Sunflowers--and come see the exotic pink bird in our garden... at the next wine tasting here at Mas des Brun, August 6th. We hope to see you! Contact [email protected] for details.
Flamant Rose. En Camargues, les flamants roses sont des espèces protegées. Pink Flamingo. In the Camargue, pink flamingos are a protected species..
A DAY IN A FRENCH LIFE… by Kristin Espinasse
"Reverse Culture Shock"
After missing the London-Nice connection, Jackie’s bag made it all the way home from Denver! My 16-year-old was sleeping off her long voyage when Chronoposte arrived with the beat-up valise, but when Jackie awoke her first instinct was to ask for that bag.
“It’s in the garage, Sweety. Have Max carry it up for you.” I left my daughter to root through her suitcase (sur place, for there was apparently no time to wait for her brother!). Moments later I heard a knock on my bedroom door.
“Mom, there’s a surprise for you in the garden….” Jackie said, wearing that crooked smile her father wears when he’s up to something.
I couldn’t help but wonder what my husband (assuming he was in on this) had installed, erected, or otherwise “fashioned” in the backyard. Would it be pleasing to the eye? Would it involve a thick band of silver tape as so many of his solution-inventions do?
Climbing the stone steps beside the garage I followed the girl in cutoffs, my heart swelling as her ponytail swept from side to side. How Jackie had changed in four weeks, after spending time with my sister and family in Colorado and Idaho!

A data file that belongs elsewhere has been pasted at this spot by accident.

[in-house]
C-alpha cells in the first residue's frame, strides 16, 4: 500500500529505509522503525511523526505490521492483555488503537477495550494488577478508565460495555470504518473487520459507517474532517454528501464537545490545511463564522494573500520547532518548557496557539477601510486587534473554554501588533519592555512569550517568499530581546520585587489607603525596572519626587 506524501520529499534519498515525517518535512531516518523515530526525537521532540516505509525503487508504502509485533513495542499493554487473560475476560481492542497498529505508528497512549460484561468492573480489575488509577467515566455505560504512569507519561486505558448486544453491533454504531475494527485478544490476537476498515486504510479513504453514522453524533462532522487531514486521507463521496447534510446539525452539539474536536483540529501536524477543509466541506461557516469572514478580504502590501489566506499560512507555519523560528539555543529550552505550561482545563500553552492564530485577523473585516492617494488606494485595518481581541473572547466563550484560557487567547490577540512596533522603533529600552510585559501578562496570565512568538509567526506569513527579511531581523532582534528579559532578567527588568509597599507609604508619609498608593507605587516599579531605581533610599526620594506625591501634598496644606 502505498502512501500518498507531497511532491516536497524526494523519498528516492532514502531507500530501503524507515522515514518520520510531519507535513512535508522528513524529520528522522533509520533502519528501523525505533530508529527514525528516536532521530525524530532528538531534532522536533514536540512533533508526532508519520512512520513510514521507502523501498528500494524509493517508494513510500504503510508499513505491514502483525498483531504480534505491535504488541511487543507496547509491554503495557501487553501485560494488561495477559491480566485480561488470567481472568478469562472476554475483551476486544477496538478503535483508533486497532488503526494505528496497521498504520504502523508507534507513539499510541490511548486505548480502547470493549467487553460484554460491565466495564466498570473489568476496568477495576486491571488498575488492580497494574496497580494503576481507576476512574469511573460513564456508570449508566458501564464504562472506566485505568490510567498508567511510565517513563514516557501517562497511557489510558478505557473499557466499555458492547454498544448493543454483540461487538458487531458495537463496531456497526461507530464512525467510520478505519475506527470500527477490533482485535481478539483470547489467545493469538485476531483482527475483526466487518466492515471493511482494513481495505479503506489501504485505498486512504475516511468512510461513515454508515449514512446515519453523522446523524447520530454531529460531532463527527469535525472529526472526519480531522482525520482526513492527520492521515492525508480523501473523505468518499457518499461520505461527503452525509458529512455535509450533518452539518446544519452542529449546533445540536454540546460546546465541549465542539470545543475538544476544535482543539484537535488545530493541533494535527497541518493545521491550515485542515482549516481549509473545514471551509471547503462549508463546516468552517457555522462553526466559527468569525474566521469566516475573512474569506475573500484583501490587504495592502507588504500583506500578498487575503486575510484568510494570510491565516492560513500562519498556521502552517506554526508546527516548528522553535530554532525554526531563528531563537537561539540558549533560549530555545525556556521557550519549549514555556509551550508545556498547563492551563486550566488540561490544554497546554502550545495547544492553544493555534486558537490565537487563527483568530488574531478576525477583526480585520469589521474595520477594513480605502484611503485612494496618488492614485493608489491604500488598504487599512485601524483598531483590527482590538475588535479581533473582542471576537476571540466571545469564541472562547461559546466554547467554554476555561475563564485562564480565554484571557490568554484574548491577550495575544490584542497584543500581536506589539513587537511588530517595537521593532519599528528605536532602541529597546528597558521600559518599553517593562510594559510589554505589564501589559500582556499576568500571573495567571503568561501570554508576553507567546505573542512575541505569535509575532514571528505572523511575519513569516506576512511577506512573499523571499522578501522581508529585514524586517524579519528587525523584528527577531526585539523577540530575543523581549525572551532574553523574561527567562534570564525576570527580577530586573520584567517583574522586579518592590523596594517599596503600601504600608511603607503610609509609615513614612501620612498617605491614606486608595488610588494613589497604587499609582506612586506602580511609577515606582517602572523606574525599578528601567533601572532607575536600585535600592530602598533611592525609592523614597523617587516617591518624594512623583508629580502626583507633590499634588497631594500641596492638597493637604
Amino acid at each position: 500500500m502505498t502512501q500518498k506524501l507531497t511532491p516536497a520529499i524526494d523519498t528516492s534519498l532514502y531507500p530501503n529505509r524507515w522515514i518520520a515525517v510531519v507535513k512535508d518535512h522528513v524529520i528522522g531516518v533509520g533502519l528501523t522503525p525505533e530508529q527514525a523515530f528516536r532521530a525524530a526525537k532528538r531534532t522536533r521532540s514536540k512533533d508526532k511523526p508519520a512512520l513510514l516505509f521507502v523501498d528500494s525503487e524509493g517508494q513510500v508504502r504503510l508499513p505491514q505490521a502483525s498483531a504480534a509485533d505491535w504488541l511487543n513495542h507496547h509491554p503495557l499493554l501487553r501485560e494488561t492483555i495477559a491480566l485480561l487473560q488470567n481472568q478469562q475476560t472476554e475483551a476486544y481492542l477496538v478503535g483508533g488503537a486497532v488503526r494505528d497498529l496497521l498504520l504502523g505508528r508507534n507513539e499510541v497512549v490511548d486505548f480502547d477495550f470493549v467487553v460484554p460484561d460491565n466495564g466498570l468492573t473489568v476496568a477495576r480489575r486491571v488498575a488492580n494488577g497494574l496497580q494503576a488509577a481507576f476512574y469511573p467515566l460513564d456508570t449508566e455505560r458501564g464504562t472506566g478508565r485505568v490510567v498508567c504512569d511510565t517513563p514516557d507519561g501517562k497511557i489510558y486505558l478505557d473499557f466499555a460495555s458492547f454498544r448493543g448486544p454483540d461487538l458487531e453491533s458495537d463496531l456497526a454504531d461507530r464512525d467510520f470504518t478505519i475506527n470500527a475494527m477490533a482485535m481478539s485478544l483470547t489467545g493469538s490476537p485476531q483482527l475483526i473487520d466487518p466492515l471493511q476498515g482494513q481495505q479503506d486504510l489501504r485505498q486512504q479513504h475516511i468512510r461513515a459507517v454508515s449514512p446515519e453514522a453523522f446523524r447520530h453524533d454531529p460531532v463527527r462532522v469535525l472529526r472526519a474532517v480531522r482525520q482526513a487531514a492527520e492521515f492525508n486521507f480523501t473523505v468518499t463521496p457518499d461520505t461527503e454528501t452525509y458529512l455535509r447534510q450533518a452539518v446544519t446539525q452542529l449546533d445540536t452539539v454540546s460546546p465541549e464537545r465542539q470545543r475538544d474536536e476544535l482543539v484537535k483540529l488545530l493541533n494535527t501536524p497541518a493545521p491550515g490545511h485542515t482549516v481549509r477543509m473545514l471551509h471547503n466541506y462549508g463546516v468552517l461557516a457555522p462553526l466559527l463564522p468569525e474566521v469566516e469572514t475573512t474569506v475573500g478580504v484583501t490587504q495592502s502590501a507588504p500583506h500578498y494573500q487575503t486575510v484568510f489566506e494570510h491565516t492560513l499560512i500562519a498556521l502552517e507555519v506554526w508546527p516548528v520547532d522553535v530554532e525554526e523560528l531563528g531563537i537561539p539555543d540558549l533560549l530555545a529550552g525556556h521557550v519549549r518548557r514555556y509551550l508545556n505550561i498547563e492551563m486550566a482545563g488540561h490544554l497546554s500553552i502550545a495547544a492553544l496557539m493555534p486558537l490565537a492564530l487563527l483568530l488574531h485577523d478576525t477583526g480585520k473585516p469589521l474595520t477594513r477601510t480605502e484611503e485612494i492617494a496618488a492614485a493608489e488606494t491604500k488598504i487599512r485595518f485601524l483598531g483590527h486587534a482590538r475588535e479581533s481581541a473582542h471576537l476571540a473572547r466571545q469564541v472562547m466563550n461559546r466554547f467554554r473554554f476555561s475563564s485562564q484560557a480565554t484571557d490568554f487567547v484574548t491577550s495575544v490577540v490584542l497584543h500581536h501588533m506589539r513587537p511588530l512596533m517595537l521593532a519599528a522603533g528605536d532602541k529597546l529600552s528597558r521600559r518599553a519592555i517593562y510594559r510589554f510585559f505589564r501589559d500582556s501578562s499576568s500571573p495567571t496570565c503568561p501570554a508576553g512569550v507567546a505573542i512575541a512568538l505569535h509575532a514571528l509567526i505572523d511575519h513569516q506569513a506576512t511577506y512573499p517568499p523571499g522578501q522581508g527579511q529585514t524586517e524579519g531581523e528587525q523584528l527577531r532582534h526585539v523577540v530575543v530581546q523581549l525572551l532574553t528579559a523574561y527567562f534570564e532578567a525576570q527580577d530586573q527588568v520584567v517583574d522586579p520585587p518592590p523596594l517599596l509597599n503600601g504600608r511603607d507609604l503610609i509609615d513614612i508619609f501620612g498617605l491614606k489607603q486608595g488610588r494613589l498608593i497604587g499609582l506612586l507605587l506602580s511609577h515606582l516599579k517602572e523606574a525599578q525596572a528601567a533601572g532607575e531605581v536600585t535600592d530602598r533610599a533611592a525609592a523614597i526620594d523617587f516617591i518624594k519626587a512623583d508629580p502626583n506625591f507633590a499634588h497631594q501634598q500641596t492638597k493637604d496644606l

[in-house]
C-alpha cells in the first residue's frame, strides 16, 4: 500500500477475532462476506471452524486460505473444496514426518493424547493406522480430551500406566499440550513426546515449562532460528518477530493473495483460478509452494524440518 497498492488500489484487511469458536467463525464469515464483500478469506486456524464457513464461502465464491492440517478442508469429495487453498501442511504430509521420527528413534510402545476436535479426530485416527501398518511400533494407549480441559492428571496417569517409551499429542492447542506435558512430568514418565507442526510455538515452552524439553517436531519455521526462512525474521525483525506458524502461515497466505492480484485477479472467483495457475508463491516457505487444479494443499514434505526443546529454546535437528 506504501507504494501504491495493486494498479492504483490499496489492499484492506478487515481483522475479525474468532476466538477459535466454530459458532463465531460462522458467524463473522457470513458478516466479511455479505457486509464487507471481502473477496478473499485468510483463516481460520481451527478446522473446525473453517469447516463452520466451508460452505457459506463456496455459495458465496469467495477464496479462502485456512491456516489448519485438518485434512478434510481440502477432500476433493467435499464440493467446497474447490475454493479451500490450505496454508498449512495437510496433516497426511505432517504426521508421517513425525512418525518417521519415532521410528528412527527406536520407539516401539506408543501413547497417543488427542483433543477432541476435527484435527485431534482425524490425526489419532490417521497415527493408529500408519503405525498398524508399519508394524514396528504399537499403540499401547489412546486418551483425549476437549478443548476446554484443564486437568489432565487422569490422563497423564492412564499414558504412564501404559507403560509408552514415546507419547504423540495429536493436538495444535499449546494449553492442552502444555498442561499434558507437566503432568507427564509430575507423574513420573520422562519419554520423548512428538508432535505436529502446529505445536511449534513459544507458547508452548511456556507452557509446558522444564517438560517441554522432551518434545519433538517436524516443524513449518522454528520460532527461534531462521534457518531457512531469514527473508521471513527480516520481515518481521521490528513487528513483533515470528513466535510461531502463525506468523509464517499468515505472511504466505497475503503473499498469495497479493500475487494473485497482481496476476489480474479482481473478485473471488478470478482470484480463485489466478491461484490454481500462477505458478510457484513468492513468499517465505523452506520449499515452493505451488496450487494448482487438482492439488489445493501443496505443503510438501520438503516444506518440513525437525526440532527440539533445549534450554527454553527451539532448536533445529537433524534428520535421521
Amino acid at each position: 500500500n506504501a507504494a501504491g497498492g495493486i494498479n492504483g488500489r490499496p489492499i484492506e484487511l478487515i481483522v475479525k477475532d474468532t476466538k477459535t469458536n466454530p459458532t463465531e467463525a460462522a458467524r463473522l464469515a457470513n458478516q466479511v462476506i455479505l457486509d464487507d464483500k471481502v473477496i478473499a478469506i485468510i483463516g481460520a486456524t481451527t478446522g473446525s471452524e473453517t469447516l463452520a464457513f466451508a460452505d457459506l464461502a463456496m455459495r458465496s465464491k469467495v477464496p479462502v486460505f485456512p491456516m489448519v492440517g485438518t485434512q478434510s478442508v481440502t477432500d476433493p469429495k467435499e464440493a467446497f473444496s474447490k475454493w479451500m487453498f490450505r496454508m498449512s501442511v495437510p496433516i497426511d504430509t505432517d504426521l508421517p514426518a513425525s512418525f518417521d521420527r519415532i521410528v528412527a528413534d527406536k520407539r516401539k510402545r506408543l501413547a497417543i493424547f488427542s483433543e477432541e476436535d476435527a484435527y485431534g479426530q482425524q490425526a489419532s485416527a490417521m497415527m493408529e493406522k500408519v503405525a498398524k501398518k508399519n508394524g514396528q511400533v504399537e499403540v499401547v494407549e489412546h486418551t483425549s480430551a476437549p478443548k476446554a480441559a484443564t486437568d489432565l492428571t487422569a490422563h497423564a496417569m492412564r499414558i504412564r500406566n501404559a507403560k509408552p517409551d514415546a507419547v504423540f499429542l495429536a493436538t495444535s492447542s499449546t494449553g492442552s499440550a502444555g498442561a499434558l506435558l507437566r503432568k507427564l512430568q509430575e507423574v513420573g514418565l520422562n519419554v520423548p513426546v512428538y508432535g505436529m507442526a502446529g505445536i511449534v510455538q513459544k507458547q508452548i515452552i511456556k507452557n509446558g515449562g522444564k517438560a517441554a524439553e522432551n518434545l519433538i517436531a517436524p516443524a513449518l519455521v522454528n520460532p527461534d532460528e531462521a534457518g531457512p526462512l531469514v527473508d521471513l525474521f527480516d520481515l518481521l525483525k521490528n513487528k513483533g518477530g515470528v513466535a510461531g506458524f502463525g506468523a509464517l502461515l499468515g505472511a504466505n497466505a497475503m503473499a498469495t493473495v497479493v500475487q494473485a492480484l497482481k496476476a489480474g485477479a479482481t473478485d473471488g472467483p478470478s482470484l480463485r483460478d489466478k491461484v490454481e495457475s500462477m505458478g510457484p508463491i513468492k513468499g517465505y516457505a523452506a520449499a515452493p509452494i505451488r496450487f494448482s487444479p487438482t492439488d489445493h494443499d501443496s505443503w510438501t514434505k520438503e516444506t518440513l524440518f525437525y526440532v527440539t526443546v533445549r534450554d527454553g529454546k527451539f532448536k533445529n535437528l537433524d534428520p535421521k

“Mom. I need to take the TOEFL test. I want to go to the University of Colorado, in Boulder!” she announced, almost as soon as her plane landed….
TOEFL? Boulder? Go away from home? But that was a few years away! For now we were here together, here in a garden in the south of France--here on a treasure hunt! My eyes scanned the verger, its floor covered with paille. But nothing looked out of the ordinary … there was the comfrey and the row of chives I’d recently planted, the little plants leaning out of their toilet-paper roll jackets (which were supposed to eventually compost, according to the experts).
With an anxious motioning from my daughter, I moved on to Sector Two, where four raised beds made of local stone held a chaotic forest of herbs and vegetables. “Say ‘hot’ or ‘cold’, and help me find it!” I begged, when suddenly a bright something to my right began drenching my peripheral vision, in pink!
"It’s from Heidi," Jackie pointed out.
Well, that was odd, I thought, staring at the unnatural object. Sort of kitch! Normally my sister has better taste than that.
It would be necessary to hide the thing. But would I remember to pull it out when my sister came to visit? In the words of Walter Scott, “Oh! What a tangled web we weave, when first we practice to deceive.” No! The whole scenario was too complicated. I’d have to fess up, and let my sister know that this one was a bomb. Not at all my style.
“Heidi said you would understand,” Jackie smiled, eager to know my thoughts.